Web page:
PILOTS flying in one of BAE’s state-of-the-art Typhoon jets are being told what to do by a stern-sounding woman.

Studies have shown that pilots take more notice of the female voice under extreme conditions – and these findings have been used by BAE.

It is the first time the company, which has bases in Samlesbury and Warton, have used a female voice – which has been nicknamed ‘nagging Nora’ – to deliver recorded warnings to pilots.

The well-spoken voice used in the cockpit has been compared to actress Joanna Lumley’s.

Andrea Kay, from BAE, said: “We have conducted studies to find out what pilots who are flying under both stressful physical and mental conditions are more receptive to.

“It’s called human factors engineering. Our in-house engineers and psychologists have proven that pilots respond best to the female voice.

“There is as much psychology in the cockpit as there are clever systems. A voice warning and recognition system is one way of helping the pilots.”

Research based on pilot experiences, particularly in combat situations, proved pilots were able to pick out the female voice amid the flurry of radio chatter in stressful situations.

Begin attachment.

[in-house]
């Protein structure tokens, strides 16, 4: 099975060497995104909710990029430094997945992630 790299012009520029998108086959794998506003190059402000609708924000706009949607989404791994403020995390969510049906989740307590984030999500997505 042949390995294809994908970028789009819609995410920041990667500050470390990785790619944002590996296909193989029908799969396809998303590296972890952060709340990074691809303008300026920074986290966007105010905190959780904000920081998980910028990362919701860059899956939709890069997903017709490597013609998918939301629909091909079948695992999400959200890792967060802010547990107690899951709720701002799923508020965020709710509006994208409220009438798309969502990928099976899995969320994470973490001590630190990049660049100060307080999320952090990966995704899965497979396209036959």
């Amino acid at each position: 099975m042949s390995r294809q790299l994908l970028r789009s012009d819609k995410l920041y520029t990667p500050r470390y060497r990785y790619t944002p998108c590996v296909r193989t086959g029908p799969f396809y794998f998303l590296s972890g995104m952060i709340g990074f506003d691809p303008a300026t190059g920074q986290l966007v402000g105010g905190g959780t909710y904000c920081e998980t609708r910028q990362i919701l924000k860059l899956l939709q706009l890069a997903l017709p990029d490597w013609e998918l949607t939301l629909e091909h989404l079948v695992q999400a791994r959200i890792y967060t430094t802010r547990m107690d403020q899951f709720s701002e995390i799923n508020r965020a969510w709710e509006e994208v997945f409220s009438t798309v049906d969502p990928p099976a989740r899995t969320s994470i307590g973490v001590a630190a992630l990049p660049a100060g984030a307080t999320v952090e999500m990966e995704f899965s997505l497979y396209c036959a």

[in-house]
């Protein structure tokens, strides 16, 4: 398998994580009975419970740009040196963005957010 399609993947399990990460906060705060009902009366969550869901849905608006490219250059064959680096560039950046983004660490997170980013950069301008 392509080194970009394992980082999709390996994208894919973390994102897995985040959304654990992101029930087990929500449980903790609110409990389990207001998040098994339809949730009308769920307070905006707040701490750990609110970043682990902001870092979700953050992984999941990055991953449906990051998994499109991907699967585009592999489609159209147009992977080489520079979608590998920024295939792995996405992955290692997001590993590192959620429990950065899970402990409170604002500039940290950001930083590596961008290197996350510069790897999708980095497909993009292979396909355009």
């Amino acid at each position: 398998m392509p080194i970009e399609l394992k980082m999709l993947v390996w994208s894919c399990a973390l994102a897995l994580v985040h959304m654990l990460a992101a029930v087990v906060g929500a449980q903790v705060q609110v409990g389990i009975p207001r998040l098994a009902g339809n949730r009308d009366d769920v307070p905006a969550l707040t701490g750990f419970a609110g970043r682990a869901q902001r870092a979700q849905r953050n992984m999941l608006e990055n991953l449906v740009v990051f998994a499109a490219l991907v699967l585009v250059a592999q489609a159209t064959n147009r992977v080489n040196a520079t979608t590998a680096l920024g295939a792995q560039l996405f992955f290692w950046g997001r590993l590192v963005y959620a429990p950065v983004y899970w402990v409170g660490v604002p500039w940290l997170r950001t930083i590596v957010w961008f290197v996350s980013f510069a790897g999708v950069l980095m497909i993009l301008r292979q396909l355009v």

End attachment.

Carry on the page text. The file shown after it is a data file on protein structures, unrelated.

The female voice alerts the pilot to urgent warnings and her intonation changes depending on the severity of the warning.

She said: “In harsh environments when pilots are stressed to the limit, they only have milliseconds to respond.”

She said if the message is ignored, the voice will become more authoritative and louder, and red warning lights will come on in the cockpit.

“The female voice gets the most important messages across in the most effective way. If you don’t listen, she gets harsher and louder in both tone and volume.”

She said the female warning system has taken a number of years to develop.

In the test stages a Lancashire voice was used.

A male voice has been chosen to deliver information-type signals, such as altitude and location.